Mangrove Breakthrough Financial Roadmap Launches ahead of COP28
Mangrove forests are one of the planet’s most powerful solutions to the climate, biodiversity, and food security crises. Today, they are in peril. But, as Jennifer Ring explains, unlocking $4bn in investment between now and 2030 could secure the future of mangroves and the critical ecosystem services they provide.
When it comes to nature-based solutions mangroves are a true – often unsung – champion. Found where the land and ocean meet, mangroves sequester carbon more effectively than any other terrestrial ecosystem on earth. These ‘blue forests’ defend our coastlines from waves and wind, supporting the resilience of some of the world’s most climate-vulnerable communities. For many in these communities, they are also a vital source of food and livelihoods.
Despite the extraordinary ecosystem services they provide, mangroves are under threat – half have already been lost. But an estimated $4 billion in investment between now and 2030 could secure their future.
Systemiq has developed a new Financial Roadmap for the Mangrove Breakthrough, in partnership with the UN Climate Champions and Global Mangrove Alliance, and in collaboration with the Financial Services Taskforce of the Sustainable Markets Initiative. The report offers in-depth analysis and detailed recommendations. It makes the case for using financial instruments in innovative and complementary ways; it also shows why creating the right enabling conditions will be key to their success. Taken together, these measures can mobilise private, public and philanthropic capital at speed and scale.
Who has a stake in healthy mangrove ecosystems?
Mangroves provide critical ecosystem services that fundamentally underpin business models across multiple sectors, but this dependence also brings risks. Businesses are exposed to the potential loss of nature from extreme events, or longer-term shifts in the way that coastal and marine ecosystems function – or cease to function. As well as helping mitigate these risks, transitioning towards nature-positive business models can also unlock significant opportunities.
These risks and opportunities can result in a financial impact on a company by increasing or decreasing revenues or expenditures (income statement impacts) or by impacting assets, liabilities or capital (balance sheet impacts).
Mangrove Breakthrough: the crucial role of finance
The good news is that a new asset class of regenerative mangrove-positive business models is already emerging. Financing conservation areas will remain critical. But sustainable productive businesses also have a vital role to play in creating long-term, market-driven mechanisms to ensure mangroves are more valuable standing than destroyed.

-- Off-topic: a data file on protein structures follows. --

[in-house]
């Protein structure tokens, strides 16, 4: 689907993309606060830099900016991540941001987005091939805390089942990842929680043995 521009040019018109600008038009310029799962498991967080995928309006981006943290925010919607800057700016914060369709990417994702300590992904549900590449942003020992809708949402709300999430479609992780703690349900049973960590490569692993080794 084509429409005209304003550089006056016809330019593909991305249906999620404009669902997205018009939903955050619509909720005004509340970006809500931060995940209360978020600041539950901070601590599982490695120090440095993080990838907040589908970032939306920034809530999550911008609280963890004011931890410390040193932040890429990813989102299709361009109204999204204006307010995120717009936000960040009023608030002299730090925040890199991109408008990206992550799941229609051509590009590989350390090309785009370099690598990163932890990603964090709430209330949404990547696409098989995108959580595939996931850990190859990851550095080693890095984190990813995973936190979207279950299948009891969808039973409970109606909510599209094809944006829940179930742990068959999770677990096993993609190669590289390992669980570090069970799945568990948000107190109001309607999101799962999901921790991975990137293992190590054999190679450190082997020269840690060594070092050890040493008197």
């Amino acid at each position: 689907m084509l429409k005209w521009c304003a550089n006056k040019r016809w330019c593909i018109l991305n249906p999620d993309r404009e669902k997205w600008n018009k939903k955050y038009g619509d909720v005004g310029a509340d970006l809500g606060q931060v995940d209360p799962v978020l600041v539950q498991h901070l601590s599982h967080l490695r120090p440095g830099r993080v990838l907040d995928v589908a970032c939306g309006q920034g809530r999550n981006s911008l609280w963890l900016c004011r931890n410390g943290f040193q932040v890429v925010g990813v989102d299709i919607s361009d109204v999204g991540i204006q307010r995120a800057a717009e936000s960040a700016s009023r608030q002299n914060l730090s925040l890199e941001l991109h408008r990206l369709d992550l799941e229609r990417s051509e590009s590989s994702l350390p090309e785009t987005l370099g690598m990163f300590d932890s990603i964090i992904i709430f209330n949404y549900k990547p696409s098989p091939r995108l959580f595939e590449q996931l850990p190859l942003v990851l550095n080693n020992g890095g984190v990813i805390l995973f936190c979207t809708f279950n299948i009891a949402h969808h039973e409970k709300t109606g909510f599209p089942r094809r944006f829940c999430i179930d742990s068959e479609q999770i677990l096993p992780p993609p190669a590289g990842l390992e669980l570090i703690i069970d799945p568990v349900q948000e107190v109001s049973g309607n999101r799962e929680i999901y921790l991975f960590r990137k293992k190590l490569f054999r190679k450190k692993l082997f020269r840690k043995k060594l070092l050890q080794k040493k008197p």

Business models like blue carbon, sustainable aquaculture and fisheries, ecotourism, waste infrastructure, and technology enablers can generate real financial returns while building resilient coastal communities and creating a host of environmental benefits. The Mangrove Transition Curve – an investor tool – maps this diverse landscape of opportunities. Capital with different mandates and risk-return profiles will be required, and combining these sources of capital in “blended” mechanisms will be especially critical to mobilise investment for nascent business models and in emerging markets and developing economies (EMDEs).
Unlocking this opportunity at the speed and scale needed must tackle structural challenges and inefficiencies in deploying capital. Today, too little finance is flowing to mangroves. What capital there is comes predominantly from governments and philanthropic sources. But many EMDE governments – facing weak global growth, rising interest rates and increasing debt burdens – have limited fiscal space for investment in nature. Philanthropic capital is scarce, and development and climate finance has failed to meaningfully tackle the funding gap. Meanwhile private capital for mangrove conservation and restoration remains a drop in the ocean. Barriers to investment include a limited pipeline of projects, and real and perceived risks that raise the cost of capital and mean finance is unavailable, inaccessible, or unaffordable.
Despite these challenges, there are signs that the tide is turning for investment in mangroves. New markets and mechanisms, like blue carbon, are gaining ground, and natural capital investors are stepping up to capitalize on this opportunity. Innovative financial instruments that unlock new sources of investment in a sustainable ocean economy are building track record. At the same time, awareness is growing of mangroves as a low-cost solution to build resilience and reduce physical and financial risks for coastal communities.
“We can move further and faster”
Of the estimated $4 billion investment needed by 2030, around a third – $1.2 billion – could come from commercial sources.
Philanthropic, development and public finance will deliver the rest. Much of this commercial capital will need to be de-risked through blending with grant and concessional capital. Getting the sequencing right will also be critical: grant and concessional capital have an outsized role to play in the next few years.
“Unlocking capital at scale for mangroves will be critical… This Financial Roadmap offers a guiding hand. Its recommendations are both pragmatic and ambitious, identifying opportunities to convene diverse actors around a shared direction of travel and urgent joint priorities. I call on financial institutions, governments, and partners from NGOs, philanthropy, science, and local communities to collectively drive implementation of the Financial Roadmap.
– H.E. Razan Khalifa Al Mubarak
UN Climate Change High-Level Champion for COP28